European Visions for the Knowledge Age: A Quest for New Horizons in the Information Society
Paul T Kidd
Cheshire Henbury, 2007 - Computers - 250 pages
How will information and communication technologies shape our future? What will the world be like in 10, 20 or even 30 year's time as a result of further advances in such technologies as the Internet? Will the application of these technologies in every aspect of human activity - in the home, at work, in public spaces, in hospitals, etc. - be a blessing or a curse? This book attempts to provide some answers to such questions, but without the resorting to unrealistic and exaggerated expectations. Based on the considered views of several European experts, European Visions for the Knowledge Age provides a multidisciplinary glimpse into some radical, and sometimes controversial, European perspectives on the future of the information society. The contributors to this edited book address what could be, what should be, and sometimes warn about what should not be the future. All the contributions have been written with a wide audience in mind and both the technically and the non-technically oriented will find elements in the chapters that will challenge their world views and their taken for granted assumptions. The contents of the book are organised into five self-contained parts: European Manufacturing 2035; Novel Perspectives for Networked Intelligence; The Future of Body and Mind; New Directions for Power and Participation; and The Distant Horizon. Each section brings together a number of essays under a broad theme relevant to the future.
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activities algorithms allocation of functions ambient intelligence approach atoms become behaviour Big Brother biomedical body brain technology brain-machine interface carbon challenge circumstances citizens clothes communication technologies computer science Connectopolis create creativity culture customised cyber-cars democracy devices digital territory drive ecological humanism economic Egopoli electronic embedded emerging enable energy consumption enhancement environment environmental Europe European Environment Agency European manufacturing European Union everyday example fossil fuels future global globalisation greenhouse gas happiness human important improvements increase increasingly individual industrial information and communication information society innovative intangible interaction knowledge age knowledge society machines means nanotechnologies networks objects open-source software organisations perspective physical Physical Symbol System politics possible problems production progress projects result role scenario sensors social space sustainable three-dimensional printing transport trends United Kingdom vehicles vision
Page 218 - Heaven in a wild flower, Hold Infinity in the palm of your hand, And Eternity in an hour. — William Blake, "Auguries of Innocence...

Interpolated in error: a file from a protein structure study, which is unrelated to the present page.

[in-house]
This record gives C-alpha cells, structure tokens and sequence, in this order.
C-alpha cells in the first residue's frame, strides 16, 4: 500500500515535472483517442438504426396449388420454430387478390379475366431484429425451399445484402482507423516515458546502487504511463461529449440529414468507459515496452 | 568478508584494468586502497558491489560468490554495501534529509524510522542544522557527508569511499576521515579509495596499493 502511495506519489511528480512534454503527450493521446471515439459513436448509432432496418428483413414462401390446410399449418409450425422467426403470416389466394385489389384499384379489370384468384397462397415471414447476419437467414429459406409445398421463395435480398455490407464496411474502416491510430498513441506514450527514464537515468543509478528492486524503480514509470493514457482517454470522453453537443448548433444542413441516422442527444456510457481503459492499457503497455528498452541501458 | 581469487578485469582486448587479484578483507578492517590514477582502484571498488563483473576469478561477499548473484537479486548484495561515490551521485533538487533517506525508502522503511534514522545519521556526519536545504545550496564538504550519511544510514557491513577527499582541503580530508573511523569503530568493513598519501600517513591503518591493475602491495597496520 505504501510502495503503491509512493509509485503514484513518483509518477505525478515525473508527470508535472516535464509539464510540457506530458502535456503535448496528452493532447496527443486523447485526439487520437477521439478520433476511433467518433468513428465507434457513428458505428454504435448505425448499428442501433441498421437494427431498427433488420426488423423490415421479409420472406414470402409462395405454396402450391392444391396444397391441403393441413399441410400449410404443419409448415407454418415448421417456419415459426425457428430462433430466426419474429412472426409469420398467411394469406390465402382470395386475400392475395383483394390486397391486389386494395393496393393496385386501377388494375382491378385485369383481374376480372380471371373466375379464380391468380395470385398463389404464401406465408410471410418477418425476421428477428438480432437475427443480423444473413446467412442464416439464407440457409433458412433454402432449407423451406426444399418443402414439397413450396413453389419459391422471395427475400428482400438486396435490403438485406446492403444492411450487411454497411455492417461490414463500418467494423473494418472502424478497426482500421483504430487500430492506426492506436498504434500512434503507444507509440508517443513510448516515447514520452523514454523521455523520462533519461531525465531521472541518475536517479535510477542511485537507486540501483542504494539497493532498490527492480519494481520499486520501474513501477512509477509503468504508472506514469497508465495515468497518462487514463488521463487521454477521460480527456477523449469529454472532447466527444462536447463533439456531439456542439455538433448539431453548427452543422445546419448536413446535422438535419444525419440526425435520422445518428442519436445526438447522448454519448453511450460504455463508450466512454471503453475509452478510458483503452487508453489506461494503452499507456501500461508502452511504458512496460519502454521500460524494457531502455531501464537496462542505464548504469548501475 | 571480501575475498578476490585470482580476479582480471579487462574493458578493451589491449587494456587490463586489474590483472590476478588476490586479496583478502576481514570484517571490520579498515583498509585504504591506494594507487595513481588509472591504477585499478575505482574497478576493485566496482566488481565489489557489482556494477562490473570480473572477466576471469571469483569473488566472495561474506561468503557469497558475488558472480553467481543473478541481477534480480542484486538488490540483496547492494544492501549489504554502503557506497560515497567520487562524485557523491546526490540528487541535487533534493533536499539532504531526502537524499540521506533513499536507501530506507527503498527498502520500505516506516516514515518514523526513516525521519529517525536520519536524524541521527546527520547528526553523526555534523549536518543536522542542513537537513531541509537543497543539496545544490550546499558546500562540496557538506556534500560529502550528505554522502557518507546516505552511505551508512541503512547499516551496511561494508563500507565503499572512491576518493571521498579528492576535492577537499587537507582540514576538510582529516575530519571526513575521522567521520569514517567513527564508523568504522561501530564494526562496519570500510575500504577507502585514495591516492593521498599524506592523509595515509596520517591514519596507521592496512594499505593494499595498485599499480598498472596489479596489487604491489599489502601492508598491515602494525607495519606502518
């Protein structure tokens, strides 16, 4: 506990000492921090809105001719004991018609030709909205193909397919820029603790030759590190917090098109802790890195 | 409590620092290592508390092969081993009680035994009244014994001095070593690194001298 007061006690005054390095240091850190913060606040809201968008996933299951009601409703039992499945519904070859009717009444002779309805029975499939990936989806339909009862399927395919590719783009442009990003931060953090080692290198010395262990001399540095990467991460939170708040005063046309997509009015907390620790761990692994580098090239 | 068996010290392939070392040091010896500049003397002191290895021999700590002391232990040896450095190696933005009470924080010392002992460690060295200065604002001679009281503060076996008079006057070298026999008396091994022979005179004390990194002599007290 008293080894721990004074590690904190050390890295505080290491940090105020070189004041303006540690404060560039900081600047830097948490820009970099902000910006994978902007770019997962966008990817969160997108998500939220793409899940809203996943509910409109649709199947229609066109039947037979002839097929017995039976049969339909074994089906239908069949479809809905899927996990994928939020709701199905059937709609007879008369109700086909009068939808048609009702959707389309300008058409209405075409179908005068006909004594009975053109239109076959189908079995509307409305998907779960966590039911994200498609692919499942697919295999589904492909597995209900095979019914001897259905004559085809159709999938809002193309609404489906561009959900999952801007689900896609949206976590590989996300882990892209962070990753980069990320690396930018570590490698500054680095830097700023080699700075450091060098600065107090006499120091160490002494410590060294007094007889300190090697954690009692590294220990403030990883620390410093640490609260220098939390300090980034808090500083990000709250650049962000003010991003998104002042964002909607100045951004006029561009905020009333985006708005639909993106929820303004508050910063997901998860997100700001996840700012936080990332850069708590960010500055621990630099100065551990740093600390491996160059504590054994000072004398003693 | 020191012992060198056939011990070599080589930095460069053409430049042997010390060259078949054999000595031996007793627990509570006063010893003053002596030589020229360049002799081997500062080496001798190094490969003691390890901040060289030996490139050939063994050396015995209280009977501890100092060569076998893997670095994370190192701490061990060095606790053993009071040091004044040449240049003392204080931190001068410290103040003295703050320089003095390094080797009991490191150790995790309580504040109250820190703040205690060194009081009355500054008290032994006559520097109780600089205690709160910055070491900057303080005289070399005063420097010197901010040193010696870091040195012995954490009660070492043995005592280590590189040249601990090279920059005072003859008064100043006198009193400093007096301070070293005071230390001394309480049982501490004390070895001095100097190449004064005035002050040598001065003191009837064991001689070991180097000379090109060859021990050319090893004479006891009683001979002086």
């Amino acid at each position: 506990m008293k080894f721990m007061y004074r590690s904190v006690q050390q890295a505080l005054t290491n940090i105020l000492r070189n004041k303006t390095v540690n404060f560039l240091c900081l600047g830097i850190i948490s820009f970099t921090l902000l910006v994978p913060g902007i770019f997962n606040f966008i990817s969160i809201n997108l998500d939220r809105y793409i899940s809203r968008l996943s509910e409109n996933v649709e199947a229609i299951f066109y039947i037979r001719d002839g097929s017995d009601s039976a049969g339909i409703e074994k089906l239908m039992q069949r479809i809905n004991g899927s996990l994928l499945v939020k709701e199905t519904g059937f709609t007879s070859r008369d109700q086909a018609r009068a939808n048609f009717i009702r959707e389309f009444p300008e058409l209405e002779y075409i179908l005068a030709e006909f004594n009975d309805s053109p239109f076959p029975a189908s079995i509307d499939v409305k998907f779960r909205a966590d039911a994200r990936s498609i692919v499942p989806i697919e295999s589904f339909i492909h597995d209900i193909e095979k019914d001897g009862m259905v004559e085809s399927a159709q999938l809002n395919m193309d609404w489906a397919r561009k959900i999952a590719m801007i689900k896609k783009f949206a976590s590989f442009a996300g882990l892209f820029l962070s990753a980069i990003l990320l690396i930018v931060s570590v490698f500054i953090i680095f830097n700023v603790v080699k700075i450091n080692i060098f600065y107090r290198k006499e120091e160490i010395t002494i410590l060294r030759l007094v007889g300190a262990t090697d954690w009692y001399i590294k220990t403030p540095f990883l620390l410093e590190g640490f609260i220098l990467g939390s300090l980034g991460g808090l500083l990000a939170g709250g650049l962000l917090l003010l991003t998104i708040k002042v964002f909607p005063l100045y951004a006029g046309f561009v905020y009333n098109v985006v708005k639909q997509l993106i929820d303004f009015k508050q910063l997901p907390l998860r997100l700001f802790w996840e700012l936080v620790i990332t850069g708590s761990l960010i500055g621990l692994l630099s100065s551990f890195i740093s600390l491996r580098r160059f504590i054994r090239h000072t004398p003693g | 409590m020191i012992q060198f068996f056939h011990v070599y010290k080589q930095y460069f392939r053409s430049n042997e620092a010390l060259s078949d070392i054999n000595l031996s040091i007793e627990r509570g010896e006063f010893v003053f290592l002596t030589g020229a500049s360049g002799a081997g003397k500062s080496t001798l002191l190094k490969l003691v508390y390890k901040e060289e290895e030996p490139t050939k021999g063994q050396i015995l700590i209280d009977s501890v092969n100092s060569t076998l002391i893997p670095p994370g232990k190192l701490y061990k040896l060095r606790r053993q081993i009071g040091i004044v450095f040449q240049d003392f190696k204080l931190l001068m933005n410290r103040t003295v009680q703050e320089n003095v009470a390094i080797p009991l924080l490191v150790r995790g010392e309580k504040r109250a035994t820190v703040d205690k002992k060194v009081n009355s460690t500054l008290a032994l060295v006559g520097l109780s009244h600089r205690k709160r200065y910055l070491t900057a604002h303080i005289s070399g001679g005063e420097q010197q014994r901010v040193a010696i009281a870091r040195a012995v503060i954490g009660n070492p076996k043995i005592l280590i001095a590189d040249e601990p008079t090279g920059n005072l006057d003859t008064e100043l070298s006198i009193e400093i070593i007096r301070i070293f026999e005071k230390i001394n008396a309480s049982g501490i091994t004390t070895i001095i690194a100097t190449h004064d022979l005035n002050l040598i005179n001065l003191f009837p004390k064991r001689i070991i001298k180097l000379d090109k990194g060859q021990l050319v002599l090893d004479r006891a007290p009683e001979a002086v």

Page 65 - ... 1986). An evaluative decision support system is one that takes a set of proposed decisions and evaluates and predicts the results of these decisions. A generative decision support system is one that takes a set of criteria and constraints and generates a set of decisions. Thus, in the example from CACSD, the use of a computer algorithm to undertake controller tuning is a generative approach. The manual tuning method is an evaluative approach. Simulation is also an evaluative approach.
Page 176 - In principle, a fuel cell operates like a battery. Unlike a battery, a fuel cell does not run down or require recharging. It will produce energy in the form of electricity and heat as long as fuel is supplied.
Page 150 - Information is transportable — at the speed of light and, perhaps, through telepathy, faster than that. . . . 5. Information is diffusive. It tends to leak; the more it leaks the more we have and the more of us have it. ... 6. Information is...
Page 218 - ... a community of equals, aiming at the best life possible. Now, whereas happiness is the highest good, being a realization and perfect practice of virtue, which some can attain, while others have little or none of it, the various qualities of men are clearly the reason why there are various kinds of states and many forms of government; for different men seek after happiness in different ways and by different means, and so make for themselves different modes of life and forms of government.
Page 147 - Intangibles are frequently embedded in physical assets (for example, the technology and knowledge contained in an airplane) and in labor (the tacit knowledge of employees), leading to considerable interaction between tangible and intangible assets in the creation of value.
Page 176 - FUEL CELLS A fuel cell is an electrochemical device in which the chemical energy of a conventional fuel is converted directly into electrical energy.
Page 64 - In essence therefore, an open system is one where the relationship between people and computers is determined by each individual user, and not by the designers of the technical system. The role of the designers of the technical system is to create a system that will satisfy...
Page 64 - Essentially, a closed system is one where we determine, through the system design, the actions of people to a degree that is more than required, say, by hardware, or software or performance constraints. In other words, a closed system is one in which we overdetermined the user-computer relationship.